Seedy Individual (suddenly and with startling vigour)-




the effect of the pun, the Baron ventures to think, it is impossible to

convey in print to the reader, read he never so wisely, nor however WITi a spice of Tristram Shandy, a dash of Ferdinand Count vividly graphic may be the description. Yet if this same reader Fathom, and none the worse for the quaint flavouring thus given to possesses the art of reading aloud, with some approach to the dramatic the style and manner of the romance, The Blue Pavilions by "Q.” Dickensian manner, then, given an appreciative audience, it is prois about as good a tale of rapid dramatic and exciting adventure bable that the pun itself would not lose much in recital. At best, howas the Baron remembers to have read,- for some time at least. There ever, the crispness of the original salt is impaired, though the flavour is in it little enough of love, though that little is well and prettily is not lost by keeping, and the enjoyment of it must depend on the new told, but there is no lack of fighting at long odds and at short seasoning provided by the reciter. Of course, its piquancy may have intervals, of hairbreadth escapes, and of such chances by land and been staled by too frequent use—but “this is another story.” After sea as keep the reader, all agog, hurrying on from point to point, all, is a jest-book meant to be taken seriously? A question which anxious to see what is to happen next, and how the expected is to "nous donne à penser," quoth THE BARON DE Book-WORMS. eventuate unexpectedly. The story is for the most part told in a humorous devil-may-care-believe-it-or-not-as-you-like sort of way which compels attention, occasionally raises a smile, and always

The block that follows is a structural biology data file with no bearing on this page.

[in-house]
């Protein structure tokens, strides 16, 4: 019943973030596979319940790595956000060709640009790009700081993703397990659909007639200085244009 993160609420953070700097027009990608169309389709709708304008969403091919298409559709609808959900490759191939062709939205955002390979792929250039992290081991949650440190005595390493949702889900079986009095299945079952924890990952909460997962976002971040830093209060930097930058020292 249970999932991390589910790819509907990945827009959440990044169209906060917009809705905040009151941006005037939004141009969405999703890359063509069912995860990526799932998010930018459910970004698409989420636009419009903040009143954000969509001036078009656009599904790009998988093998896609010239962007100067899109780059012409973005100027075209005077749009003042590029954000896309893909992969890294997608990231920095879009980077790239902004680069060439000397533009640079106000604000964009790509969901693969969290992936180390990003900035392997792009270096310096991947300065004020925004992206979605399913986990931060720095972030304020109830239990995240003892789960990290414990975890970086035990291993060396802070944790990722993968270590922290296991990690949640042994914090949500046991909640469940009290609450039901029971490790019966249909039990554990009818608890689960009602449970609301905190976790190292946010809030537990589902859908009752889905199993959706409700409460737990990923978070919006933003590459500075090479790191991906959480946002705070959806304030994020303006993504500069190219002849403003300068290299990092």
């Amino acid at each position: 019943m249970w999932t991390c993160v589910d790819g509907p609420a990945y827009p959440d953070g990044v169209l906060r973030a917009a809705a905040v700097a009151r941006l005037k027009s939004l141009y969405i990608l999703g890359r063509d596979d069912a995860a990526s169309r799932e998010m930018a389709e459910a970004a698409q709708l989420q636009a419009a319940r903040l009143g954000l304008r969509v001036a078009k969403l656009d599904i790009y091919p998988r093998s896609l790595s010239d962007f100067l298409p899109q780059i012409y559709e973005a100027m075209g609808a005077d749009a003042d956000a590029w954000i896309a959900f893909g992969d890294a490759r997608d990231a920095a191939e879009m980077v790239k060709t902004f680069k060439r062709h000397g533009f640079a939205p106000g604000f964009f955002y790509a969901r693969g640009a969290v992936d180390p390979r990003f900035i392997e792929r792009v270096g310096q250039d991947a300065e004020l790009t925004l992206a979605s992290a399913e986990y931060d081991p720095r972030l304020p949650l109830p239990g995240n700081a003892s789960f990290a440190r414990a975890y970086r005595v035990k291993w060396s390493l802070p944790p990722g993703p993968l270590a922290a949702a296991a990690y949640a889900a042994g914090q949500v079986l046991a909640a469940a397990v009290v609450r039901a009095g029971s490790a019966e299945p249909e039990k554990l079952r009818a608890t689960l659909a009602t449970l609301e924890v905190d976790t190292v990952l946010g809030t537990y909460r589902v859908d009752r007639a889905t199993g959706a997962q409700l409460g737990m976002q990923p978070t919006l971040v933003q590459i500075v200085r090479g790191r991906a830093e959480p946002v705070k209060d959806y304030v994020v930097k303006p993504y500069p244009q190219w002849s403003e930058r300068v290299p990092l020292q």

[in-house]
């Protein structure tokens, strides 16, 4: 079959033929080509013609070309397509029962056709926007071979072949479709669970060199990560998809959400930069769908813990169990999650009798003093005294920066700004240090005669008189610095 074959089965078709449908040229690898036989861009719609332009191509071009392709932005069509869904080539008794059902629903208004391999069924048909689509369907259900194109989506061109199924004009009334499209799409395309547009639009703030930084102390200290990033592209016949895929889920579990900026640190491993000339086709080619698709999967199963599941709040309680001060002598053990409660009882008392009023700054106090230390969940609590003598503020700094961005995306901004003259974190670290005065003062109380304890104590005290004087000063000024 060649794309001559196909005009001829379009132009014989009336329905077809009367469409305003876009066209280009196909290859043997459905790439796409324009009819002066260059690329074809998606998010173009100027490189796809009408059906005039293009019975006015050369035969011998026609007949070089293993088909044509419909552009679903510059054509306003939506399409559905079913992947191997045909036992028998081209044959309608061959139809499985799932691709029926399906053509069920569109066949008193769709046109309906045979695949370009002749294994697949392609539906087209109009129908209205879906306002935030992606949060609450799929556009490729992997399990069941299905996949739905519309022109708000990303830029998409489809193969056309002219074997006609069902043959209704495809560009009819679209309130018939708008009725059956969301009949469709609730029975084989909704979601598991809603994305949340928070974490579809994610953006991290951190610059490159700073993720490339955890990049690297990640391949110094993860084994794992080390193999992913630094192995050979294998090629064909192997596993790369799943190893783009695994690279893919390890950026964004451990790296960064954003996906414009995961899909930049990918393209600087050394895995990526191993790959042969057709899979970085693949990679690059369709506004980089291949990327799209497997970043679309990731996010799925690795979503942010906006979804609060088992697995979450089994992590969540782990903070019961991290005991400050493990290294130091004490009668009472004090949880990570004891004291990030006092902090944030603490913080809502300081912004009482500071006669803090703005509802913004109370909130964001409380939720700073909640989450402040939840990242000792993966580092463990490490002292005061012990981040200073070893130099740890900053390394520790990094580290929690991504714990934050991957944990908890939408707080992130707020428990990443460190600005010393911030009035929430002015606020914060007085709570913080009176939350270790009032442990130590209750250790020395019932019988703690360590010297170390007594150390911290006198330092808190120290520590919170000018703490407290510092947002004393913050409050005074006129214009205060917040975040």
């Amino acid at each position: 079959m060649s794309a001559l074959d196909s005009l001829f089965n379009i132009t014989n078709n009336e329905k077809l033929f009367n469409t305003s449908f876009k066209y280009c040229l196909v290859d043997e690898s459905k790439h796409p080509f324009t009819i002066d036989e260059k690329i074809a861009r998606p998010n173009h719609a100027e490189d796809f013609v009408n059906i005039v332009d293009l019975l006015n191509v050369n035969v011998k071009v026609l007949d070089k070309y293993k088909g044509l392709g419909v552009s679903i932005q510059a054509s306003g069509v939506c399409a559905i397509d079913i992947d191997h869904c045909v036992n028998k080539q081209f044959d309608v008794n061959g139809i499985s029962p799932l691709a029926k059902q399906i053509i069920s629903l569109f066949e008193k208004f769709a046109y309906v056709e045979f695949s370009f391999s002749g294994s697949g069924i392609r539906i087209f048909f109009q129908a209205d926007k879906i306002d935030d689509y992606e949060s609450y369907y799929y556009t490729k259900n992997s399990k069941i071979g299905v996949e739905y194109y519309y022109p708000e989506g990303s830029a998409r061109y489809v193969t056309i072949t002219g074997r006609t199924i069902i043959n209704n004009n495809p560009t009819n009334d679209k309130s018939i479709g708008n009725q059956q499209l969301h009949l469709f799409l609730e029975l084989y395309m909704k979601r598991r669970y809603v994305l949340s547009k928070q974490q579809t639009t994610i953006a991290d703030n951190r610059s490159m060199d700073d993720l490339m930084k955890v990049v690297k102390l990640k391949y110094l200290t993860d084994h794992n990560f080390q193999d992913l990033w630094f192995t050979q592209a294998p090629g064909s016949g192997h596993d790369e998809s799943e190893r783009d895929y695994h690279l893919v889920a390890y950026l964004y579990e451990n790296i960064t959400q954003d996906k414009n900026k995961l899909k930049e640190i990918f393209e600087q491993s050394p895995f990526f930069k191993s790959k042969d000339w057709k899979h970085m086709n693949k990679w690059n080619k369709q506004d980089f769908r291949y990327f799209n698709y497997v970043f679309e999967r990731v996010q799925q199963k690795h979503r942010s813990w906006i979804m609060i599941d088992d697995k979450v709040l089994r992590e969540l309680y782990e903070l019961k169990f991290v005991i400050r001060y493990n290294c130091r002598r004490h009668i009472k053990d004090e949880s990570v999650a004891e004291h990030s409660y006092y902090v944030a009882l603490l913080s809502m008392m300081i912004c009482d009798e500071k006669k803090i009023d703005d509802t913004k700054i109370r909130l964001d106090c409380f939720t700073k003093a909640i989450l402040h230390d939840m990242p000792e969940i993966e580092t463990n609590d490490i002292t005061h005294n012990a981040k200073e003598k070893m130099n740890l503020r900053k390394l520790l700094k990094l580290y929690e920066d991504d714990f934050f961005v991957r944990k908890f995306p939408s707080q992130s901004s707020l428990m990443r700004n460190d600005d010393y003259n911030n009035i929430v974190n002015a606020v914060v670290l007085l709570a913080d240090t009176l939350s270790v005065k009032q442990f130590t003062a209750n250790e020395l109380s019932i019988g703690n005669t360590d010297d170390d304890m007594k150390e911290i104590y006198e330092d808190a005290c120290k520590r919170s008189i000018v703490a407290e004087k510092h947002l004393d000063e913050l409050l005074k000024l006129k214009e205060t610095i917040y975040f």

FOGGED! excites curiosity. As a one-barrel novel, this ought to score a gold | BLEST if I know where I am in this murkiness made to benight us. right in the centre.

Blest if I know what it means, this infernal Impressionist etching ; The writer of a little leader in the Daily News of last Wednesday s.

esday. Surely some WHISTLER renowned in the gibbering realms of Cocytus seems to have been rather hard-up for a subject when he fell foul of the Messrs. MACMILLAN's cheap re-issue of A Jest-Book, compiled